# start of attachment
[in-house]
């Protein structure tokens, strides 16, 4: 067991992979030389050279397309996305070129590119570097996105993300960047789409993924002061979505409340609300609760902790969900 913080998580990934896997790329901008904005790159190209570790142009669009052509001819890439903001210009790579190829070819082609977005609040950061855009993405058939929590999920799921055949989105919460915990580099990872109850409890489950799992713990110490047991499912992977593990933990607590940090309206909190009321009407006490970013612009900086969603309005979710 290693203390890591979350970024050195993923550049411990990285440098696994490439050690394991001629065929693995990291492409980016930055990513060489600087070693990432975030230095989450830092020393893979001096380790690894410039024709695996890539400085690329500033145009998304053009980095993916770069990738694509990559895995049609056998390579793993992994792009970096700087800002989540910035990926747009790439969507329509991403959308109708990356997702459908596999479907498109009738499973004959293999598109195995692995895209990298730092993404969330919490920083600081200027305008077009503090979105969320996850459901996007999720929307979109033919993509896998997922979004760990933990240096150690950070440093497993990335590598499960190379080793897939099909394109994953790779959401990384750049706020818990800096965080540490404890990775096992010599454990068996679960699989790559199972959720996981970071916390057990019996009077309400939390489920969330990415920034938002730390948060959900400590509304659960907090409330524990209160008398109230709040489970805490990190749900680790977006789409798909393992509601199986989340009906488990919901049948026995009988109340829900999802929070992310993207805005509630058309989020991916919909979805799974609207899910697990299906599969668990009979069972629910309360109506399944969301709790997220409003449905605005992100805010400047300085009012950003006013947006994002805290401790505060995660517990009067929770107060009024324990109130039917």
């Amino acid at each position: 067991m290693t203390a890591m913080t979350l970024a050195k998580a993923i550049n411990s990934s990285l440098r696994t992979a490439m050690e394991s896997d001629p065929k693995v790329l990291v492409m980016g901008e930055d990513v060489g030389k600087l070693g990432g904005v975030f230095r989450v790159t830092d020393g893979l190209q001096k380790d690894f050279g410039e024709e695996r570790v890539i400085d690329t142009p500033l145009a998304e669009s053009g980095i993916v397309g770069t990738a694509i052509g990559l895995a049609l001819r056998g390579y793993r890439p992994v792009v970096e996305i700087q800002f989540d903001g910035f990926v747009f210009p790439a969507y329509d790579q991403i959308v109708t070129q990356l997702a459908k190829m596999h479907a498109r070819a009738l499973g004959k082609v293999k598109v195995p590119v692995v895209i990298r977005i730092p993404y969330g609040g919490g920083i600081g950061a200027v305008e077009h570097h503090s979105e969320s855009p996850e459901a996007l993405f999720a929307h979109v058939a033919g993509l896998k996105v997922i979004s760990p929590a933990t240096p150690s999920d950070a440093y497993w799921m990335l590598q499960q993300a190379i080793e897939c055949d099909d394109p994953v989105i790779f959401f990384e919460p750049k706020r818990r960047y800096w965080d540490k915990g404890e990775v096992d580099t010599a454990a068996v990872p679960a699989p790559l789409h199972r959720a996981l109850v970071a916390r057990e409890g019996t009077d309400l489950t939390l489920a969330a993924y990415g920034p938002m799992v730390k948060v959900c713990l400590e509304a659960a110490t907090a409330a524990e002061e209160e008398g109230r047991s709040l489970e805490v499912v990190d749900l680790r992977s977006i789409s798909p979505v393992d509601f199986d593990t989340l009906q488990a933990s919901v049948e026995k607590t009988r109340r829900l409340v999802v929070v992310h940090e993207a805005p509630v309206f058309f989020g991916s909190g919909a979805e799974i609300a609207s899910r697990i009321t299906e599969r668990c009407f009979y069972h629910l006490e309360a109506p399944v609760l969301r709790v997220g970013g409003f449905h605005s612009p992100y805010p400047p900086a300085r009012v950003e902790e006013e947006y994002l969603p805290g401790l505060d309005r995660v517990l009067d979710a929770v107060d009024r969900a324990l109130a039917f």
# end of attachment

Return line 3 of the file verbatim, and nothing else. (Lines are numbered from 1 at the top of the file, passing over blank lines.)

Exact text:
């Amino acid at each position: 067991m290693t203390a890591m913080t979350l970024a050195k998580a993923i550049n411990s990934s990285l440098r696994t992979a490439m050690e394991s896997d001629p065929k693995v790329l990291v492409m980016g901008e930055d990513v060489g030389k600087l070693g990432g904005v975030f230095r989450v790159t830092d020393g893979l190209q001096k380790d690894f050279g410039e024709e695996r570790v890539i400085d690329t142009p500033l145009a998304e669009s053009g980095i993916v397309g770069t990738a694509i052509g990559l895995a049609l001819r056998g390579y793993r890439p992994v792009v970096e996305i700087q800002f989540d903001g910035f990926v747009f210009p790439a969507y329509d790579q991403i959308v109708t070129q990356l997702a459908k190829m596999h479907a498109r070819a009738l499973g004959k082609v293999k598109v195995p590119v692995v895209i990298r977005i730092p993404y969330g609040g919490g920083i600081g950061a200027v305008e077009h570097h503090s979105e969320s855009p996850e459901a996007l993405f999720a929307h979109v058939a033919g993509l896998k996105v997922i979004s760990p929590a933990t240096p150690s999920d950070a440093y497993w799921m990335l590598q499960q993300a190379i080793e897939c055949d099909d394109p994953v989105i790779f959401f990384e919460p750049k706020r818990r960047y800096w965080d540490k915990g404890e990775v096992d580099t010599a454990a068996v990872p679960a699989p790559l789409h199972r959720a996981l109850v970071a916390r057990e409890g019996t009077d309400l489950t939390l489920a969330a993924y990415g920034p938002m799992v730390k948060v959900c713990l400590e509304a659960a110490t907090a409330a524990e002061e209160e008398g109230r047991s709040l489970e805490v499912v990190d749900l680790r992977s977006i789409s798909p979505v393992d509601f199986d593990t989340l009906q488990a933990s919901v049948e026995k607590t009988r109340r829900l409340v999802v929070v992310h940090e993207a805005p509630v309206f058309f989020g991916s909190g919909a979805e799974i609300a609207s899910r697990i009321t299906e599969r668990c009407f009979y069972h629910l006490e309360a109506p399944v609760l969301r709790v997220g970013g409003f449905h605005s612009p992100y805010p400047p900086a300085r009012v950003e902790e006013e947006y994002l969603p805290g401790l505060d309005r995660v517990l009067d979710a929770v107060d009024r969900a324990l109130a039917f």